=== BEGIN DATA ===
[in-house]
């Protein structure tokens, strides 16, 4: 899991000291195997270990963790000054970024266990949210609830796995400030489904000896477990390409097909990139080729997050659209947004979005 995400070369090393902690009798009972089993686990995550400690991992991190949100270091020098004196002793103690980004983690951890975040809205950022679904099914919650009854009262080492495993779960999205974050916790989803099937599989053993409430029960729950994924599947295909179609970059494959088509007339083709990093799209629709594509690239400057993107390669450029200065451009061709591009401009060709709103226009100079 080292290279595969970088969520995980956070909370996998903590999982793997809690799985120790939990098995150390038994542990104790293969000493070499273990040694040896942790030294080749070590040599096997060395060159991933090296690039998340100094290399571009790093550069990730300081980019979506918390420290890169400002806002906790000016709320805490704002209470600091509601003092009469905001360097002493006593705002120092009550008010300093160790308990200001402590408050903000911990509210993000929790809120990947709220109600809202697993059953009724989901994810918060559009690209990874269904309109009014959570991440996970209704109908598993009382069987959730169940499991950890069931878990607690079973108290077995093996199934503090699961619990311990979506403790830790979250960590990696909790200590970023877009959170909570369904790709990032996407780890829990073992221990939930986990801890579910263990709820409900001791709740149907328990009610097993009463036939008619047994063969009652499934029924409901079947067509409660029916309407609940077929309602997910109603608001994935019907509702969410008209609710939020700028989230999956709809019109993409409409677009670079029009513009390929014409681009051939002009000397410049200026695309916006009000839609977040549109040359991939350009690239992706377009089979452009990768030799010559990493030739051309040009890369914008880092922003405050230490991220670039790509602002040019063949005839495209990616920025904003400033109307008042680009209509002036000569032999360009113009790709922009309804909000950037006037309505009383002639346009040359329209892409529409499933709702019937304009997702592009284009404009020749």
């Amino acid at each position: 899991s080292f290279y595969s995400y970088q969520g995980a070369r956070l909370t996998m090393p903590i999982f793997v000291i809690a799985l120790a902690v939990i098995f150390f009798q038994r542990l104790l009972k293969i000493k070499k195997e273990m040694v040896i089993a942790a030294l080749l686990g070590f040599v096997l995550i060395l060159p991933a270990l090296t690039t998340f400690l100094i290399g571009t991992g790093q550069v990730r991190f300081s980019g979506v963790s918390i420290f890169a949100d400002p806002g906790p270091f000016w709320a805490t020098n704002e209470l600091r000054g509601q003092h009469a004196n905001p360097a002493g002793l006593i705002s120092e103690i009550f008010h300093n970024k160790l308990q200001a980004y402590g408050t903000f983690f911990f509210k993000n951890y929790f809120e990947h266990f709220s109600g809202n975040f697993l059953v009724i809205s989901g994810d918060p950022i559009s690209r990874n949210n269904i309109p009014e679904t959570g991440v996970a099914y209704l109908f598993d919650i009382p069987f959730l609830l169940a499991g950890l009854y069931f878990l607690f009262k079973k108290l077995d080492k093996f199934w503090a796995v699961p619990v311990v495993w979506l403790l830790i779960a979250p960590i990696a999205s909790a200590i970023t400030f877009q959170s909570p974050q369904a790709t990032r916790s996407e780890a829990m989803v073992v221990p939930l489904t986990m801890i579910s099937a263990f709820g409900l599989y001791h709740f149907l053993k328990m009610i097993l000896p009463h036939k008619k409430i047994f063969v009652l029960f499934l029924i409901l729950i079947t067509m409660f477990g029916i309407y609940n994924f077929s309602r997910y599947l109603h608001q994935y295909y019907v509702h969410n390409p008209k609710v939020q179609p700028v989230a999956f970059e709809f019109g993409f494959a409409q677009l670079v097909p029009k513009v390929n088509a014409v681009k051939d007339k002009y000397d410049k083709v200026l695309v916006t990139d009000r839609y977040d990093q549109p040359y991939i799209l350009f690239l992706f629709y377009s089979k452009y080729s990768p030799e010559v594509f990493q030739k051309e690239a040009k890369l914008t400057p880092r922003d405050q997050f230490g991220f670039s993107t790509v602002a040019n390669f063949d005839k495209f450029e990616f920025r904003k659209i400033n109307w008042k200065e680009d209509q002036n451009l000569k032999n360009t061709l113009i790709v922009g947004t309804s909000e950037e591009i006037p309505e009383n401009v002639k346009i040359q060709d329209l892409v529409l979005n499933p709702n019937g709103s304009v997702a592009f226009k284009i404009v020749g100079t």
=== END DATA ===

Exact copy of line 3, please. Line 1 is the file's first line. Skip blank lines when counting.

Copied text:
């Amino acid at each position: 899991s080292f290279y595969s995400y970088q969520g995980a070369r956070l909370t996998m090393p903590i999982f793997v000291i809690a799985l120790a902690v939990i098995f150390f009798q038994r542990l104790l009972k293969i000493k070499k195997e273990m040694v040896i089993a942790a030294l080749l686990g070590f040599v096997l995550i060395l060159p991933a270990l090296t690039t998340f400690l100094i290399g571009t991992g790093q550069v990730r991190f300081s980019g979506v963790s918390i420290f890169a949100d400002p806002g906790p270091f000016w709320a805490t020098n704002e209470l600091r000054g509601q003092h009469a004196n905001p360097a002493g002793l006593i705002s120092e103690i009550f008010h300093n970024k160790l308990q200001a980004y402590g408050t903000f983690f911990f509210k993000n951890y929790f809120e990947h266990f709220s109600g809202n975040f697993l059953v009724i809205s989901g994810d918060p950022i559009s690209r990874n949210n269904i309109p009014e679904t959570g991440v996970a099914y209704l109908f598993d919650i009382p069987f959730l609830l169940a499991g950890l009854y069931f878990l607690f009262k079973k108290l077995d080492k093996f199934w503090a796995v699961p619990v311990v495993w979506l403790l830790i779960a979250p960590i990696a999205s909790a200590i970023t400030f877009q959170s909570p974050q369904a790709t990032r916790s996407e780890a829990m989803v073992v221990p939930l489904t986990m801890i579910s099937a263990f709820g409900l599989y001791h709740f149907l053993k328990m009610i097993l000896p009463h036939k008619k409430i047994f063969v009652l029960f499934l029924i409901l729950i079947t067509m409660f477990g029916i309407y609940n994924f077929s309602r997910y599947l109603h608001q994935y295909y019907v509702h969410n390409p008209k609710v939020q179609p700028v989230a999956f970059e709809f019109g993409f494959a409409q677009l670079v097909p029009k513009v390929n088509a014409v681009k051939d007339k002009y000397d410049k083709v200026l695309v916006t990139d009000r839609y977040d990093q549109p040359y991939i799209l350009f690239l992706f629709y377009s089979k452009y080729s990768p030799e010559v594509f990493q030739k051309e690239a040009k890369l914008t400057p880092r922003d405050q997050f230490g991220f670039s993107t790509v602002a040019n390669f063949d005839k495209f450029e990616f920025r904003k659209i400033n109307w008042k200065e680009d209509q002036n451009l000569k032999n360009t061709l113009i790709v922009g947004t309804s909000e950037e591009i006037p309505e009383n401009v002639k346009i040359q060709d329209l892409v529409l979005n499933p709702n019937g709103s304009v997702a592009f226009k284009i404009v020749g100079t």